Tyrants are men for whom there is no moral right or wrong. They do not believe in justice. The only thing that matters is power – its acquisition and retention. The liberal does not “go in” for this sort of view. He may even denounce tyrannical men. However, the liberal lacks a coherent moral grounding. He cannot say why tyranny is unjust, just as he cannot say why one lifestyle is better than another. He refuses to make “value judgments” and as such paves the way for the men who take a world without inherent value seriously. Such men take things “for the way they really are” and try and get all the good things they can possibly get. Such men think: “Why not? It seems like only the suckers abide by moral rules. Their delusions deprive them of the greatest goods in human life., whereas I accumulate power and can use that power to get the things I want.”

Confusingly, the liberal inexplicably acts as if he does have “values.” Although he says “my way isn’t any better than your way” he elaborates a list of Rights to which “all men without exception” are entitled. In the face of Islamic views of women he is enraged, but it is hypocritical anger. Although hypocritically held, liberal values (The Rights of Man) are extremely potent – perhaps the most potent set of values in the history of man. We will see later how these values can lead to Tyranny. For now it suffices to recommend to the reader the chapter in Democracy in America titled, “On What Form of Despotism The Americans Have to Fear.”

So Voegelin’s quote has been sufficiently explained. Philosophers and religious people are the good guys because they have a standard. Tyrants and liberals are the bad guys because they lack such a standard. My thesis is the following: that the good guys are soon to part ways. The defection, I am sorry to say, will come from the religious people who will join the liberals. Christians and liberals, while collectively denouncing tyrannical men, will nevertheless help bring about the most horrific tyranny in the history of the world. Why are the good guys going to part ways?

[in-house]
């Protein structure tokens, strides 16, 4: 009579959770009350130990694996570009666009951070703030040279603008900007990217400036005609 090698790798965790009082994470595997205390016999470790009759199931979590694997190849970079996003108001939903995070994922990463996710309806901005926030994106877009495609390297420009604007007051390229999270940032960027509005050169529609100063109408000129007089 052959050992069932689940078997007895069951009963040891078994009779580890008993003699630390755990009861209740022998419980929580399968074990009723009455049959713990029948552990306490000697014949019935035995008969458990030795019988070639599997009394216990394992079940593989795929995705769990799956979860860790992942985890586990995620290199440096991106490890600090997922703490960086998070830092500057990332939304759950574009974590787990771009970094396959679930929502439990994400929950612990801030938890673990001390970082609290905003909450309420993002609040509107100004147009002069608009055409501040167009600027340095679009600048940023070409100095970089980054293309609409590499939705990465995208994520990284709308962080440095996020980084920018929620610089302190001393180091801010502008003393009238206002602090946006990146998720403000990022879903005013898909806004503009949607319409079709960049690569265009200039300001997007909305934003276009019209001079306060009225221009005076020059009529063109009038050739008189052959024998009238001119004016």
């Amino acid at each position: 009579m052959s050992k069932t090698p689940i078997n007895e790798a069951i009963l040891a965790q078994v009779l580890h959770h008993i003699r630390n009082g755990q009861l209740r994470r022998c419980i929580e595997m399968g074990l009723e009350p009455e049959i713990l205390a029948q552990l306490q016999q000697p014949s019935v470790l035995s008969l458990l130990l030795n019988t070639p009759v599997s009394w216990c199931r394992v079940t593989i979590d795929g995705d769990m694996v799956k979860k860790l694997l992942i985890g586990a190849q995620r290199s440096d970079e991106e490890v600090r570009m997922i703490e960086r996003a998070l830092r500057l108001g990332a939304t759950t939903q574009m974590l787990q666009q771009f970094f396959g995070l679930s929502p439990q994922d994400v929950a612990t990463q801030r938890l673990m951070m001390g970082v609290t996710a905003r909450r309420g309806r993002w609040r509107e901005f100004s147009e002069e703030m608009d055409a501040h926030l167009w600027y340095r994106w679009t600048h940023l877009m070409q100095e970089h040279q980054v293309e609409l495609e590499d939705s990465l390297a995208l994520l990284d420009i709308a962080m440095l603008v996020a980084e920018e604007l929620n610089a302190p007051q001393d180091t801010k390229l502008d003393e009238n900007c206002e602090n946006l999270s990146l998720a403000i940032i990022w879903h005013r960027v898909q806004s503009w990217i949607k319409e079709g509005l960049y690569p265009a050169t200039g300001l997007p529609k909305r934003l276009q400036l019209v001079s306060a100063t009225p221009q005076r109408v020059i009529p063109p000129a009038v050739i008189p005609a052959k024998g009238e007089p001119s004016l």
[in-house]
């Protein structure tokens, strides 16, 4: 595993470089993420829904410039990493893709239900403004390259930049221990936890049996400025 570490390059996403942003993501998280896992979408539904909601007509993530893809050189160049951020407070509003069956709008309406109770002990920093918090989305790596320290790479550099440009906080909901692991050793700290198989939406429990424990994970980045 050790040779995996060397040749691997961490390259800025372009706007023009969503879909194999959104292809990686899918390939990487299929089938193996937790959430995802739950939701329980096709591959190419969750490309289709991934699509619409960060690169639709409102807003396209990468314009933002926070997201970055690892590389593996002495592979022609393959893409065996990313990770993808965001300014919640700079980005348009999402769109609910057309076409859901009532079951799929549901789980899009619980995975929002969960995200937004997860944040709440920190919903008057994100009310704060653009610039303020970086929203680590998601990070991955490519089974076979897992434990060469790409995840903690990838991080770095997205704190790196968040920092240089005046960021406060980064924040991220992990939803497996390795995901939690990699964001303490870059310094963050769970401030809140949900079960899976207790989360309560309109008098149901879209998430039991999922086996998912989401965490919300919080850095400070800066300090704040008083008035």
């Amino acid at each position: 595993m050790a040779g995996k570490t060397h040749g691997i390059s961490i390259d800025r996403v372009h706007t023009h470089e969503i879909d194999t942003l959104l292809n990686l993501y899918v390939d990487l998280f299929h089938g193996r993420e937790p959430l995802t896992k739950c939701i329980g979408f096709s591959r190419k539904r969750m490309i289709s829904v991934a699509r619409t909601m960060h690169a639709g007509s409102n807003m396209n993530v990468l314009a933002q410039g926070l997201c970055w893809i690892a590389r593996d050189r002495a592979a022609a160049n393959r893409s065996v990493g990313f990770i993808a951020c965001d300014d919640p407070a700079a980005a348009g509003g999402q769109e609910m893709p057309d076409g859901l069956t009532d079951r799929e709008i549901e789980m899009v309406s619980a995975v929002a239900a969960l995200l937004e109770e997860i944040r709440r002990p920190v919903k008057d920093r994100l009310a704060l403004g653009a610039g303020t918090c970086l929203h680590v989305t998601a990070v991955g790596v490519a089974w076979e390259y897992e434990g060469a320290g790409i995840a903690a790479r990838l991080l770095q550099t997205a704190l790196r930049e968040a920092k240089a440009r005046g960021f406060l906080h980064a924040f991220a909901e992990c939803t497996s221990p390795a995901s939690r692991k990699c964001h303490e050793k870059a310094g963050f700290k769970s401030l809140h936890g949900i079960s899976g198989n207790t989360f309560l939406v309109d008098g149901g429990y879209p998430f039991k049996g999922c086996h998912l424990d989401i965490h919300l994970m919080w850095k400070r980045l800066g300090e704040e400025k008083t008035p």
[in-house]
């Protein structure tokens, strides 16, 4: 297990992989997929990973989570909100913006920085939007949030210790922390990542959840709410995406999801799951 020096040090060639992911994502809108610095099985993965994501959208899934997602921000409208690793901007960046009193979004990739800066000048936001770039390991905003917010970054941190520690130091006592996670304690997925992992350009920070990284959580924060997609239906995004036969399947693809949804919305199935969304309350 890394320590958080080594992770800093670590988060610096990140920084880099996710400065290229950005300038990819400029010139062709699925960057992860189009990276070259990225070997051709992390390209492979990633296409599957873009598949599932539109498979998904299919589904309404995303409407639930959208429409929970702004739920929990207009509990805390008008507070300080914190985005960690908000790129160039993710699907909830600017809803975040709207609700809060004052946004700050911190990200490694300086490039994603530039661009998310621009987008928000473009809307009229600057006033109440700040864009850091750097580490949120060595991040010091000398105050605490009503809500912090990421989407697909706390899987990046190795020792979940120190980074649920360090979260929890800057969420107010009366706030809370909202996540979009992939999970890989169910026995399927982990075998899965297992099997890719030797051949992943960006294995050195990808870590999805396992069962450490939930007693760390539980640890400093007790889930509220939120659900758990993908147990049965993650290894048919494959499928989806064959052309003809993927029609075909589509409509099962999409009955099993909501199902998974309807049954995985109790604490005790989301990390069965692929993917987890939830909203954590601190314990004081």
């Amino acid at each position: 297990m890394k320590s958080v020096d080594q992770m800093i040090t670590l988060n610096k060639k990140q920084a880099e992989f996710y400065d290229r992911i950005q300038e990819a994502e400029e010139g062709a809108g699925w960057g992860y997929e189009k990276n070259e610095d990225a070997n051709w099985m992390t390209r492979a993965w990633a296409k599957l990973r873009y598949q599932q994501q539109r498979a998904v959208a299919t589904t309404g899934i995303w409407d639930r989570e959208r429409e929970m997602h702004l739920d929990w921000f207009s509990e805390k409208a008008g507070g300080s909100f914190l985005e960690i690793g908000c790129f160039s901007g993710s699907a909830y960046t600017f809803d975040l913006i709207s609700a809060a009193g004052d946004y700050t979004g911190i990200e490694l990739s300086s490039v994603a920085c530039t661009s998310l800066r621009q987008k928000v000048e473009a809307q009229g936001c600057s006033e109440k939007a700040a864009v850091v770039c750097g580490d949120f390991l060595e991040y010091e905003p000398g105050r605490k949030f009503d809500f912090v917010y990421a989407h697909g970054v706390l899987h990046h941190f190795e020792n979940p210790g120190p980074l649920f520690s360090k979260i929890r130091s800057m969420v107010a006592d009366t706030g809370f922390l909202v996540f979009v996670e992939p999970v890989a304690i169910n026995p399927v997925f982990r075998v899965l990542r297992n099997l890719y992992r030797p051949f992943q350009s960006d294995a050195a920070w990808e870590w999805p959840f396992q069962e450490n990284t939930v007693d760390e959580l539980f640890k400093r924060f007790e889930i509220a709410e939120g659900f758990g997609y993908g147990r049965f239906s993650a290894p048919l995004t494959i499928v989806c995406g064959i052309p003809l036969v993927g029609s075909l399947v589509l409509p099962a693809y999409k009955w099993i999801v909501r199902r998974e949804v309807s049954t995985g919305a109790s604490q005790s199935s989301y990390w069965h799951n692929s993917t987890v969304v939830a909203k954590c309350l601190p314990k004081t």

Enlightenment philosophy injected a liberal-atheistic notion into Christianity in order to liberalize it. Christians were tricked into accepting a line of argument naturally inimical to religious belief. A good example of this trickery can be seen in John Locke’s A Letter Concerning Toleration. [3] In that letter, Locke injected into Christianity the liberal-atheist notion that wicked actions are a result of ignorance rather than a willful decision to act immorally. The implications of this notion are far reaching and Christianity has been slowly succumbing to the power of Locke’s argument. I will open this inquiry in my next post.


[1] Think of the “people” inhabiting Socrates’ ideal city in speech. As has been observed of the modern factory worker: while it is true that Tasks benefit from the dictum “one man, one task,” it is not at all clear that the Man benefits.

[2] Voegelin also attaches the epithet “sectarian” for no very clear reason. His work focuses much more on the “immanentist” aspect. It is not really worth speculating too much about what he specifically means by “sectarian.” It suffices to say they are probably “narrow” in their thinking and “self-serving” insofar as they don’t care for those outside the sect.

[3] I pick out Locke as an exemplar of Enlightenment Philosophy. I do not mean to imply that he accomplished the transformation of Christianity single-handedly.